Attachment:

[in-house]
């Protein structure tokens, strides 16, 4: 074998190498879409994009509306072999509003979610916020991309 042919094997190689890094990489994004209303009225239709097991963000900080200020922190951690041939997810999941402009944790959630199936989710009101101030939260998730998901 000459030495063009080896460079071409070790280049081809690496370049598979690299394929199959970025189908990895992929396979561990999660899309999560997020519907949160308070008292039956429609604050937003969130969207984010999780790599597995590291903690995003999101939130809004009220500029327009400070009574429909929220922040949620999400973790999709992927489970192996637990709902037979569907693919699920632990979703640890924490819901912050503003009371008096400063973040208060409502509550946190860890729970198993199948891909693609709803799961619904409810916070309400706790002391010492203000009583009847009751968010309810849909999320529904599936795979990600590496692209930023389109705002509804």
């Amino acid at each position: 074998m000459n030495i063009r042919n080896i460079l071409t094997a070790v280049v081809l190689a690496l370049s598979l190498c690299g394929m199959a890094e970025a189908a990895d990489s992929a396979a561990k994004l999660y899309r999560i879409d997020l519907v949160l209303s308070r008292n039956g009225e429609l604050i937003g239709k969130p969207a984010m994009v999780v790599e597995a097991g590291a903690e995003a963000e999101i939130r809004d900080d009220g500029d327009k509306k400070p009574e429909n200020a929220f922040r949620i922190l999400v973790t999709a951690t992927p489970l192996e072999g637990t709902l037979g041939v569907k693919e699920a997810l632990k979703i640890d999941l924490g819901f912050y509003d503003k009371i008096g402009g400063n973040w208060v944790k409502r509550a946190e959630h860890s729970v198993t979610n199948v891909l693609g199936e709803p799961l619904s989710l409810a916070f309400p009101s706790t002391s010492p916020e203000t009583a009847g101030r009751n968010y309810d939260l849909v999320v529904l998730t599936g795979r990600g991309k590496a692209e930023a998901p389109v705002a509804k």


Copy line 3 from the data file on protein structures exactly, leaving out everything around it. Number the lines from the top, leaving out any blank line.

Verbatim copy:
């Amino acid at each position: 074998m000459n030495i063009r042919n080896i460079l071409t094997a070790v280049v081809l190689a690496l370049s598979l190498c690299g394929m199959a890094e970025a189908a990895d990489s992929a396979a561990k994004l999660y899309r999560i879409d997020l519907v949160l209303s308070r008292n039956g009225e429609l604050i937003g239709k969130p969207a984010m994009v999780v790599e597995a097991g590291a903690e995003a963000e999101i939130r809004d900080d009220g500029d327009k509306k400070p009574e429909n200020a929220f922040r949620i922190l999400v973790t999709a951690t992927p489970l192996e072999g637990t709902l037979g041939v569907k693919e699920a997810l632990k979703i640890d999941l924490g819901f912050y509003d503003k009371i008096g402009g400063n973040w208060v944790k409502r509550a946190e959630h860890s729970v198993t979610n199948v891909l693609g199936e709803p799961l619904s989710l409810a916070f309400p009101s706790t002391s010492p916020e203000t009583a009847g101030r009751n968010y309810d939260l849909v999320v529904l998730t599936g795979r990600g991309k590496a692209e930023a998901p389109v705002a509804k």